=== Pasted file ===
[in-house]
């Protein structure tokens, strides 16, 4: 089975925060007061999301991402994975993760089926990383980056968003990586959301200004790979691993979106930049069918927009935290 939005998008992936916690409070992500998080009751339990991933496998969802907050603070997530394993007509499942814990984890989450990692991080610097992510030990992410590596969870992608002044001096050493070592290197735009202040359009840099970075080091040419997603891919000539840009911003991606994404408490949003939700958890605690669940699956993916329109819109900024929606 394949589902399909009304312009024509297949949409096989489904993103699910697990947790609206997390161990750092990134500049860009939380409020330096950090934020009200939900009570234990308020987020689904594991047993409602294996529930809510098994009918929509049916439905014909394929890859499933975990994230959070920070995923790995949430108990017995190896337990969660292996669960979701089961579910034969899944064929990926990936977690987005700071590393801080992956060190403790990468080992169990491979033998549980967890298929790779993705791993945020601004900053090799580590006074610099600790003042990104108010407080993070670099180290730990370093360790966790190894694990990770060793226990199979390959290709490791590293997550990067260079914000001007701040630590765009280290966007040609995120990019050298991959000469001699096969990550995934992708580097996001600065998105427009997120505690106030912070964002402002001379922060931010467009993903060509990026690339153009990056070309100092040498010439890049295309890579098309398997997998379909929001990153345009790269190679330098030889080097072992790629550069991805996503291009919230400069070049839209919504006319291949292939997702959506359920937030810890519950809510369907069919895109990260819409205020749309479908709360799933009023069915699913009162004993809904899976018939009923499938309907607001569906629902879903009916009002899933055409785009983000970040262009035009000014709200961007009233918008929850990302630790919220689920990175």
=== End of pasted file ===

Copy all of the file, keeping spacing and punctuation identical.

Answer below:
[in-house]
């Protein structure tokens, strides 16, 4: 089975925060007061999301991402994975993760089926990383980056968003990586959301200004790979691993979106930049069918927009935290 939005998008992936916690409070992500998080009751339990991933496998969802907050603070997530394993007509499942814990984890989450990692991080610097992510030990992410590596969870992608002044001096050493070592290197735009202040359009840099970075080091040419997603891919000539840009911003991606994404408490949003939700958890605690669940699956993916329109819109900024929606 394949589902399909009304312009024509297949949409096989489904993103699910697990947790609206997390161990750092990134500049860009939380409020330096950090934020009200939900009570234990308020987020689904594991047993409602294996529930809510098994009918929509049916439905014909394929890859499933975990994230959070920070995923790995949430108990017995190896337990969660292996669960979701089961579910034969899944064929990926990936977690987005700071590393801080992956060190403790990468080992169990491979033998549980967890298929790779993705791993945020601004900053090799580590006074610099600790003042990104108010407080993070670099180290730990370093360790966790190894694990990770060793226990199979390959290709490791590293997550990067260079914000001007701040630590765009280290966007040609995120990019050298991959000469001699096969990550995934992708580097996001600065998105427009997120505690106030912070964002402002001379922060931010467009993903060509990026690339153009990056070309100092040498010439890049295309890579098309398997997998379909929001990153345009790269190679330098030889080097072992790629550069991805996503291009919230400069070049839209919504006319291949292939997702959506359920937030810890519950809510369907069919895109990260819409205020749309479908709360799933009023069915699913009162004993809904899976018939009923499938309907607001569906629902879903009916009002899933055409785009983000970040262009035009000014709200961007009233918008929850990302630790919220689920990175």